On Wednesday, April 15th from 6 to 7:30 PM, come to 32-123 in the Stata Center to listen and share with others at MIT in a community dialogue on mental wellness in the context of higher education led by Dr. Aileen Lee from South Shore Mental Health and undergraduate Karen Hao (’15). Hao will share her perspective as a student at MIT, will discuss her recent article in The Tech, and will offer recommendations for how the Institute can better “foster a truly safe and supportive community.” The conversation will focus on many issues, from how being first-generation or a student of color can present challenges to mental wellness to how to support and heal each other as a community. All are encourage to join the discussion and share their perspective.

April 13, 2015

Chiloyan explains heat transfer across tiny gaps with “phonon tunneling”

Conduction and thermal radiation are two ways in which heat is transferred from one object to another: Conduction is the process by which heat flows between objects in physical contact, such as a pot of tea on a hot stove, while thermal radiation describes heat flow across large distances, such as heat emitted by the sun. These two fundamental heat-transfer processes explain how energy moves across microscopic and macroscopic distances. But it’s been difficult for researchers to ascertain how heat flows across intermediate gaps.

Now researchers at MIT, the University of Oklahoma, and Rutgers University have developed a model that explains how heat flows between objects separated by gaps of less than a nanometer. The team has developed a unified framework that calculates heat transport at finite gaps, and has shown that heat flow at sub-nanometer distances occurs not via radiation or conduction, but through “phonon tunneling.” “This is right in the regime where the language of conduction and radiation is blurred,” says Vazrik Chiloyan, an MIT graduate student in mechanical engineering. “We’re trying to come up with a clear picture of what the physics are in this regime. Now we’ve brought information together to demonstrate tunneling is, in fact, what’s going on for the heat-transfer picture.” Continue reading on MIT News.

April 13, 2015

Panel on the Research in Learning More Apr. 14

Advances in cognitive psychology and neuroscience give new insight into how people learn. On Tuesday, April 14th from 2:30 to 4 PM, come to an interesting panel on the frontier of what we know in this field. Titled Research in Learning More: A Marriage of Cognitive Psychology and Digital Learning, this panel will explore applications of cognitive science for residential MIT and global learning. Please note this event will be in the new location of 20 Chimneys (W20). The panel moderators will be Karl SzpunarLaura SchulzJohn Gabrieli, and Sanjay Sarma.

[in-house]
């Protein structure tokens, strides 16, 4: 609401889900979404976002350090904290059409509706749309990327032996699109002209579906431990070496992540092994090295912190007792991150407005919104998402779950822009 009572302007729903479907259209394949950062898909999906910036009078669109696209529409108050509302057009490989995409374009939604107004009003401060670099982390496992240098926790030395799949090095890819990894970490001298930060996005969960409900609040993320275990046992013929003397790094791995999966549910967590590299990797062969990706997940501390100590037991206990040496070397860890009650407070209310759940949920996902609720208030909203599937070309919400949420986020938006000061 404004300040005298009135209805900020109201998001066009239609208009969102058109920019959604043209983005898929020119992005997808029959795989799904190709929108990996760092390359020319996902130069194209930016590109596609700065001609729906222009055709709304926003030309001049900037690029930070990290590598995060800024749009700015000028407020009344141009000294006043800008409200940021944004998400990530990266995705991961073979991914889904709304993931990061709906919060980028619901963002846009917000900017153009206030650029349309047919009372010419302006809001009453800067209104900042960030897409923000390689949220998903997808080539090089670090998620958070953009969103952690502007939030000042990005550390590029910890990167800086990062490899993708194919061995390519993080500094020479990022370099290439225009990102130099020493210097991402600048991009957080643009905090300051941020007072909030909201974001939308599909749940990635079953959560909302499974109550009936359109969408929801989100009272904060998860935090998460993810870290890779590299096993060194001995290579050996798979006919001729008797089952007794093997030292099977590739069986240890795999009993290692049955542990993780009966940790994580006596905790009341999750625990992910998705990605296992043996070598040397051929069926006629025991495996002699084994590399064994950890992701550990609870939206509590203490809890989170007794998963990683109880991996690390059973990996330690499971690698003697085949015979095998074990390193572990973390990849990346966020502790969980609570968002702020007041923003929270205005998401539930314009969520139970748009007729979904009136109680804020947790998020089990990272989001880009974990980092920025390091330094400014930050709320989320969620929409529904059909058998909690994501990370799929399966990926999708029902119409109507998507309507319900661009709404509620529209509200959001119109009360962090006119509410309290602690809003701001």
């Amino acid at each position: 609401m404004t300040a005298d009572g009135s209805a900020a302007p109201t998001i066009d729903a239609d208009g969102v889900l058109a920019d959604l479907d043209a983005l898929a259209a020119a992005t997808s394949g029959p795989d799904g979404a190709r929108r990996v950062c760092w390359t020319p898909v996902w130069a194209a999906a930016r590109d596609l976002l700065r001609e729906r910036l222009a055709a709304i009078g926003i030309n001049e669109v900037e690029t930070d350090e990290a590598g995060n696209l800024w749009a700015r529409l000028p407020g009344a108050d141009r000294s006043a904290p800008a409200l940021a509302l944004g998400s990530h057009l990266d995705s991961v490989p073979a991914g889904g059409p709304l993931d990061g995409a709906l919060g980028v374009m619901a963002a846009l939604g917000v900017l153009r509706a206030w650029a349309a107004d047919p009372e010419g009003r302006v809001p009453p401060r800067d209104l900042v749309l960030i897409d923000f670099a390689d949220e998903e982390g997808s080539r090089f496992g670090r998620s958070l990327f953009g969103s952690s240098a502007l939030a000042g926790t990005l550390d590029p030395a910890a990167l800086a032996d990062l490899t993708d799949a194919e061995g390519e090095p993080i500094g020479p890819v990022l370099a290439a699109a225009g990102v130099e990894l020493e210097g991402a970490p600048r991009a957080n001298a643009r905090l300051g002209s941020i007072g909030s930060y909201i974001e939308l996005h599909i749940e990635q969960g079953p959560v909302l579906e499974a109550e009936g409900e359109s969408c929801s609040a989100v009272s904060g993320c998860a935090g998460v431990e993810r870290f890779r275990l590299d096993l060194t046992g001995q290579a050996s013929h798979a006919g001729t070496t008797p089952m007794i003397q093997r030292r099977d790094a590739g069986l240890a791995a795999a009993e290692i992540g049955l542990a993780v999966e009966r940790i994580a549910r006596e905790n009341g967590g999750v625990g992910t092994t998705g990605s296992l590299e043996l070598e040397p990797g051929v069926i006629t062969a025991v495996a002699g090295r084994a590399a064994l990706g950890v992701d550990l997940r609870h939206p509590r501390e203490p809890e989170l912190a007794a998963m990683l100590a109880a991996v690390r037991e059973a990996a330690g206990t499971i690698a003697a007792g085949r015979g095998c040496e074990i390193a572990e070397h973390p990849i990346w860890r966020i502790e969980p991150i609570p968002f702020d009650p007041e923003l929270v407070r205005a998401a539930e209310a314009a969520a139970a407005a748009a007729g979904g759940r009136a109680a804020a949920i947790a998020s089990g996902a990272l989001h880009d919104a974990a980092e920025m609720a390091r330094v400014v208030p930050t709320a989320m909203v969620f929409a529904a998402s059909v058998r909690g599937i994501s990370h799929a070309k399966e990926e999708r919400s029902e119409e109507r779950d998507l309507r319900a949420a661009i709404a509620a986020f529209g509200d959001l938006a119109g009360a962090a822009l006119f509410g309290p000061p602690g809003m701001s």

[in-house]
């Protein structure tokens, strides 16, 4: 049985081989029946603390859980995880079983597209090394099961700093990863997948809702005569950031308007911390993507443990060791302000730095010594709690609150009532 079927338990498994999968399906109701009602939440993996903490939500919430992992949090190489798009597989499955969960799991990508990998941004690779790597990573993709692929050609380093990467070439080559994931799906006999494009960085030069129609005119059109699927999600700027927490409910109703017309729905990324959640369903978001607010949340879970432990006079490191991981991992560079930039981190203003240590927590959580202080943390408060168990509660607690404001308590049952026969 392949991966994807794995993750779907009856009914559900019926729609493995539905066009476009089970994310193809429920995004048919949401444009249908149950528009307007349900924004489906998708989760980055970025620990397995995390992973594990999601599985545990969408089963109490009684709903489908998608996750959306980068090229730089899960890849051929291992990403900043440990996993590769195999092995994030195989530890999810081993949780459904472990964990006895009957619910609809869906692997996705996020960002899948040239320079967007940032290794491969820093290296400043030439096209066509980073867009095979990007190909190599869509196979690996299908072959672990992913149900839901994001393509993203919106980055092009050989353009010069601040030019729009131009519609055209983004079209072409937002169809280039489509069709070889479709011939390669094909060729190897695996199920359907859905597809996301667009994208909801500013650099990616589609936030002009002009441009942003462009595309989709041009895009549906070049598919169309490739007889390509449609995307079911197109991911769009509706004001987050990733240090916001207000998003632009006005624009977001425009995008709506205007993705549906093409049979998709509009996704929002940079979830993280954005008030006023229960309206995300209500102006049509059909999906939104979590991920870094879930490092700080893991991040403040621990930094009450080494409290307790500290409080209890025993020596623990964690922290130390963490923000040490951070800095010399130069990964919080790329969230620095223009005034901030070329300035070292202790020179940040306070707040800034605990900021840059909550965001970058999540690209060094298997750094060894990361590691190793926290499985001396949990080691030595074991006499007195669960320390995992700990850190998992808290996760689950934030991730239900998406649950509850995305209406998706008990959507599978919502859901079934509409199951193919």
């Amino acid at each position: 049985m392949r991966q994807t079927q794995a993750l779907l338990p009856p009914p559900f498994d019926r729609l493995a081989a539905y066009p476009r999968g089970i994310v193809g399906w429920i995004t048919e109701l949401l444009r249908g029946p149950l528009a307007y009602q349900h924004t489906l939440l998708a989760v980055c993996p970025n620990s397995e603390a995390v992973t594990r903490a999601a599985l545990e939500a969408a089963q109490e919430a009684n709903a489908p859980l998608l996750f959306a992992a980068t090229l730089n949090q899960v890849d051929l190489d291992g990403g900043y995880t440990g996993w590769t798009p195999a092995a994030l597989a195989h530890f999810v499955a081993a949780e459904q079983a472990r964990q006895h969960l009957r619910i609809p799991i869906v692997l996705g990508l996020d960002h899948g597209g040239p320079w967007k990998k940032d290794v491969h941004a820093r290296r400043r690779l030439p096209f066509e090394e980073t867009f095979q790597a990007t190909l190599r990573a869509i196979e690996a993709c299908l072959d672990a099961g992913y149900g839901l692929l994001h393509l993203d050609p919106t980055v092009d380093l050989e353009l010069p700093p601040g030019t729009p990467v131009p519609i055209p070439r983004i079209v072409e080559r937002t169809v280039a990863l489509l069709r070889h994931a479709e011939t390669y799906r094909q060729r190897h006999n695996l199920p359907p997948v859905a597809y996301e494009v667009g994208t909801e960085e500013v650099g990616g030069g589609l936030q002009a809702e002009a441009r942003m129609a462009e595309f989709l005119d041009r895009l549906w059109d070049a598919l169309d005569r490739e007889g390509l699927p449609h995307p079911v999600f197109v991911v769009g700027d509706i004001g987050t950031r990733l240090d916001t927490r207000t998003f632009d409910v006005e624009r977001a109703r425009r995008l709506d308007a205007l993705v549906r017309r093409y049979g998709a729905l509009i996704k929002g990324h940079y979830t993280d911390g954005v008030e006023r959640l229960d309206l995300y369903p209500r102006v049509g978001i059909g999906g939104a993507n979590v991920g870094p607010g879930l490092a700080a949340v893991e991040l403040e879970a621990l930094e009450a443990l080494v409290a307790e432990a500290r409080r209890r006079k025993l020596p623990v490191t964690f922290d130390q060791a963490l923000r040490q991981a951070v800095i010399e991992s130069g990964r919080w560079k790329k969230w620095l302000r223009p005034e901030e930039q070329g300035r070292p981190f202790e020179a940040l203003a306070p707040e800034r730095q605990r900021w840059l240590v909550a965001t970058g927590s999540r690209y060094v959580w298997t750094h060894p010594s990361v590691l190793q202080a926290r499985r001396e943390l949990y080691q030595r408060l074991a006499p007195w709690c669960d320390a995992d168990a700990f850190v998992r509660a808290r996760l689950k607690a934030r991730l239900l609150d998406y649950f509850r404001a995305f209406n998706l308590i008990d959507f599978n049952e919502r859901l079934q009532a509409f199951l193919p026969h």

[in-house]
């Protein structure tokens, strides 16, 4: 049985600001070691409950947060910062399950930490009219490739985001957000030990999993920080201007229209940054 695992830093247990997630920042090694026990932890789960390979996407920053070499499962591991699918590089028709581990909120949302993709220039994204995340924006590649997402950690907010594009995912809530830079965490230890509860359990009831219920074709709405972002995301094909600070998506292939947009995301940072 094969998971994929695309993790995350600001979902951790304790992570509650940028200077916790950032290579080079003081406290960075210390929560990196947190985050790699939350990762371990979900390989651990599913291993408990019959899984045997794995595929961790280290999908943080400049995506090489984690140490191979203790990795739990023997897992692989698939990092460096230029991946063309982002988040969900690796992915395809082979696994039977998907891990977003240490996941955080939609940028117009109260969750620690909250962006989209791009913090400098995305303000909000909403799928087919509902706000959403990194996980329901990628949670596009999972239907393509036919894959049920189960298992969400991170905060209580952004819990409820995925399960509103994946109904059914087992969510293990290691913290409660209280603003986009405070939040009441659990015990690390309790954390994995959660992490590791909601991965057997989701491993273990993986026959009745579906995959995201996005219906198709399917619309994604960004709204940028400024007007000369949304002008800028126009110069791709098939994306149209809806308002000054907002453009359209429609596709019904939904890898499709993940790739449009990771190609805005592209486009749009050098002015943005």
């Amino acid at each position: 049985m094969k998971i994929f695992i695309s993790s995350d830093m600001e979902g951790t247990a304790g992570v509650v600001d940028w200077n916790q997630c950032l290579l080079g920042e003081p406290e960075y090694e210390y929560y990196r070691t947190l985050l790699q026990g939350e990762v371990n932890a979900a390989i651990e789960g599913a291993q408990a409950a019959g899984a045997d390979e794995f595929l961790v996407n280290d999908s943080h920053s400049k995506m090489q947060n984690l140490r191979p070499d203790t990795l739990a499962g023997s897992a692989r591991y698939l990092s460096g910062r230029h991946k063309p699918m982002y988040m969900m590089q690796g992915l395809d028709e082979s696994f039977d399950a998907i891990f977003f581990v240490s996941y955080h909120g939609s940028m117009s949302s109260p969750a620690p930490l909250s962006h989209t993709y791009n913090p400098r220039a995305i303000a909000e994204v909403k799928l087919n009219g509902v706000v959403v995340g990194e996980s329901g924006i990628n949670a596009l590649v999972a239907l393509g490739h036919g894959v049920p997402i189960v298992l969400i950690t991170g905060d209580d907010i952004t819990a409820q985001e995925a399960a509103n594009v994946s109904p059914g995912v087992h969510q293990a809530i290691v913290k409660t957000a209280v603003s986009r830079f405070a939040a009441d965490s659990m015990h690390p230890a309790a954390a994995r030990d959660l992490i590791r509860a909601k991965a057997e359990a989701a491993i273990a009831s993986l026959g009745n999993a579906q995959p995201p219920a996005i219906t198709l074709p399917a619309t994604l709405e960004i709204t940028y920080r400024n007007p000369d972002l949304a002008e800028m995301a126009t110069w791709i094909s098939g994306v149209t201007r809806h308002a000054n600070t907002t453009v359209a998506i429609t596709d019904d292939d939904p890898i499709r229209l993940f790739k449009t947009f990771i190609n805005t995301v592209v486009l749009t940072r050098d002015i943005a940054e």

April 13, 2015

Sign up for Graduate Battle of the Bands May 2

This spring, the GSC is proud to present the first graduate Battle of the Bands! Take the stage, show your stuff and maybe even win some prizes! The event will be held on the evening of May 2nd in Morss Hall, and it will be spectacular. Signups start now, and you should sign up even if you’re just thinking about it to receive updates about the event! Each band must have at least one MIT graduate student. More information to come soon! Get excited, and see you on the stage! Photo by Sergiu Bacioiu.

April 10, 2015

Apply for Global Fellows Program by Apr. 15

Sponsored by the Office of the Dean for Graduate Education (ODGE) & the Dean for Undergraduate Education (DUE), and Global Education & Career Development (GECD), MIT and Imperial College London are jointly offering an intensive 5-day Global Fellows Program for PhD students from June 8-12. Through presentations, interactive work and hands-on activities, PhD students from Imperial (20) and MIT (20) will develop professional skills required to launch and manage a successful research career. Emphasis will be on creating and sustaining successful international research collaborations. Please note that this program is overnight and five days total in a location off campus in Dover, MA.  Info sessions will be held on February 18 from 3 – 4pm in 66-144 and on March 3 from 3 – 4pm in 24-121 if you would like to learn more about the Global Fellows Program and the application process. In addition, this short video will provides more information about the program. Contact globalphd@mit.edu with any further questions. The application form is due by April 15, 2015.

April 10, 2015

Sloan Health and Fitness Club hosts yoga and boot camp classes

The Sloan Health and Fitness Club will be hosting yoga classes on Sundays at 11:00 am (bring your own mat) and boot camp classes on Fridays at 10:00 am. The classes are free for MIT Sloan Health and Fitness Club members and SWIM members. Non-Club members must pay $5 per class. If you’re interested in becoming a member of the Sloan Health and Fitness Club, they are currently accepting new members. There is a biennial $30 membership fee. For more details on the organization or the fitness classes, email HFofficers@sloan.mit.edu for more information. Photo by lyn tally

April 9, 2015

Morris’ Koko deals with depression through a social network